Tropical Storm Karl heads to Gulf of Mexico

Tropical Storm Karl dumped heavy rains on the Yucatan Peninsula on Thursday as it moved toward the Gulf of Mexico, where it is expected to pick up steam and become a hurricane threatening Mexico's central coast by the weekend.

In the Atlantic, forecasters say Hurricane Igor has spun into a major Category 4 storm and is threatening to generate life-threatening rip currents along the U.S. East Coast over the weekend and to bring large swells to the Bahamas and Virgin Islands before that. Category 3 Hurricane Julia is not a threat to land.

In Mexico, the government issued a hurricane watch for its eastern Gulf Coast from La Cruz in Tamaulipas state south to Nautla in Veracruz. It is expected to reach the coast on Saturday.

Karl made landfall on Yucatan about 30 miles (50 kilometers) up the coast from the Quintana Roo state capital of Chetumal on Wednesday, with winds of about 65 mph (100 kph), according to the U.S. National Hurricane Center in Miami. It hit about midway between the cruise ship port of Majahual and the coastal town of Xcalak.

Fishermen try to secure their boats as tropical storm Karl arrives in the town of Mahahual, southern Mexico, Wednesday, Sept. 15, 2010

Violeta Pineda, who has operated thatch-roof bungalows known as the Hotel Kabah Na for 13 years, said waves were rolling about 25 yards (meters) onto the beach and eating away at a stretch of road that runs along the coast.

"There is a lot of wind," said Pineda, whose hotel is about 5 miles (8 kilometers) south of Majahual.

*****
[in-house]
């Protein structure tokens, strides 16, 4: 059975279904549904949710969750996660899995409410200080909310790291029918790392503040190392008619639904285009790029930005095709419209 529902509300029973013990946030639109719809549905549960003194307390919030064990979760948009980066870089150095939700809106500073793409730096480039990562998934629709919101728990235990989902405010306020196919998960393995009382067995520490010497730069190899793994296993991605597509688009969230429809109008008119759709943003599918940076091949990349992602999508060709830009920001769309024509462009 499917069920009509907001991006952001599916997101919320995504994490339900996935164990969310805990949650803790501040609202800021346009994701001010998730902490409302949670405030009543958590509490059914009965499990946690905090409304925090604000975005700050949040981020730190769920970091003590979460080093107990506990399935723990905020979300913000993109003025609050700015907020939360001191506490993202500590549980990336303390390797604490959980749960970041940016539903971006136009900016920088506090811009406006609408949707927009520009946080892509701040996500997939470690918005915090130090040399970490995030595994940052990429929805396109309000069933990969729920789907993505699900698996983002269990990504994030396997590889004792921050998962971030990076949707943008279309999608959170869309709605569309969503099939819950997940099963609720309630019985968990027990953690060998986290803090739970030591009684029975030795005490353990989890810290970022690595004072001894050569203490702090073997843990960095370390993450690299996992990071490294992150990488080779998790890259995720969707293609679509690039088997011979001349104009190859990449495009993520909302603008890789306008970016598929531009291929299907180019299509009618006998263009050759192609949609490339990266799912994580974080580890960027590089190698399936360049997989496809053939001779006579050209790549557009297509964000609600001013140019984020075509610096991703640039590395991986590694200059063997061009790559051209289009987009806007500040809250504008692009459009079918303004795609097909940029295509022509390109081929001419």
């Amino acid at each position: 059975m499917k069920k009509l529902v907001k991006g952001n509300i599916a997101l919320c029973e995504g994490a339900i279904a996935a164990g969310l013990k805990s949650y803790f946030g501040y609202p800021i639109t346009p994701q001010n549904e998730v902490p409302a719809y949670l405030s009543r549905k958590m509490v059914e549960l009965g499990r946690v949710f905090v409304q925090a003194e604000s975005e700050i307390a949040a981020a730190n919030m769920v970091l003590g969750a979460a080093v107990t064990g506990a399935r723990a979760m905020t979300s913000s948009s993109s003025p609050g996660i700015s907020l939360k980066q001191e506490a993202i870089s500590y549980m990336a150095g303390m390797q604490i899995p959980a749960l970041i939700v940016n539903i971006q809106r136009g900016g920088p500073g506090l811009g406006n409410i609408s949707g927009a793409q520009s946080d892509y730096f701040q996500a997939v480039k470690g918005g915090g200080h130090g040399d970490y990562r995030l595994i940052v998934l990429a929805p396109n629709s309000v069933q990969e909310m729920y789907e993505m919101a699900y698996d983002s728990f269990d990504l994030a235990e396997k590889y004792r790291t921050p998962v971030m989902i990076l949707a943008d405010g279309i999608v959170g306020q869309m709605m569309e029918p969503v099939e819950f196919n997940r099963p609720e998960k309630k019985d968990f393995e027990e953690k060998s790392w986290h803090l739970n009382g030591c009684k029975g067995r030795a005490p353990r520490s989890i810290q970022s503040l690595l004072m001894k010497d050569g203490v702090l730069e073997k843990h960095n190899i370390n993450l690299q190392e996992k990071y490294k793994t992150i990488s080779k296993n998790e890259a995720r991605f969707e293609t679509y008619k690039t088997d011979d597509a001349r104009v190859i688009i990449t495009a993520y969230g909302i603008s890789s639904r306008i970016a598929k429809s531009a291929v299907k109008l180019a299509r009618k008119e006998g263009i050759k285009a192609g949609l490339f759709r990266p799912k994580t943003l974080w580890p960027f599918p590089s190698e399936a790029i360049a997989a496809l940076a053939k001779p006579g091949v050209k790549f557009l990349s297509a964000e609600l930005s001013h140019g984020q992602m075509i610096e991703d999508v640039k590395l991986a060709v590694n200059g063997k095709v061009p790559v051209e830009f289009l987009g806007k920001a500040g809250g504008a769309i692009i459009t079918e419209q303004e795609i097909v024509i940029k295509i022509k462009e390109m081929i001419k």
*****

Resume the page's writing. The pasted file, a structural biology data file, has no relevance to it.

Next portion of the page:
Electricity went out briefly around Majahual. But the town took an almost-direct hit from Category 5 Hurricane Dean in 2007 — the third most powerful Atlantic hurricane ever to hit land — and "this is nothing in comparison," said Pineda.

Karl's center passed close to the state capital, where there were reports of heavy rain and wind, downed trees and power outages.

The storm then moved inland over tiny rural hamlets and its winds declined to about 40 mph (65 kph).

It is expected to move back over water and into the Gulf of Mexico on Thursday.

Assistant state Public Safety Secretary Didier Vazquez said security forces had taken some people from coastal towns to shelters, while others preferred to ride out the storm in their homes.

The storm threw doubt over the area's celebration of Mexico's bicentennial anniversary of independence from Spain, although there was no immediate decision to cancel festivities.

But Mexico issued a tropical storm watch for the west coast of the Yucatan peninsula — where the storm is expected to re-enter the Gulf — from Ciudad del Carmen north to Celestun.

On the other side of the Atlantic, Julia briefly intensified into a powerful Category 4 storm early Wednesday before weakening to a Category 3 with sustained winds of near 115 mph (185 kph.) And Igor's top winds also lost steam to 135 mph (215 kph).

AFP

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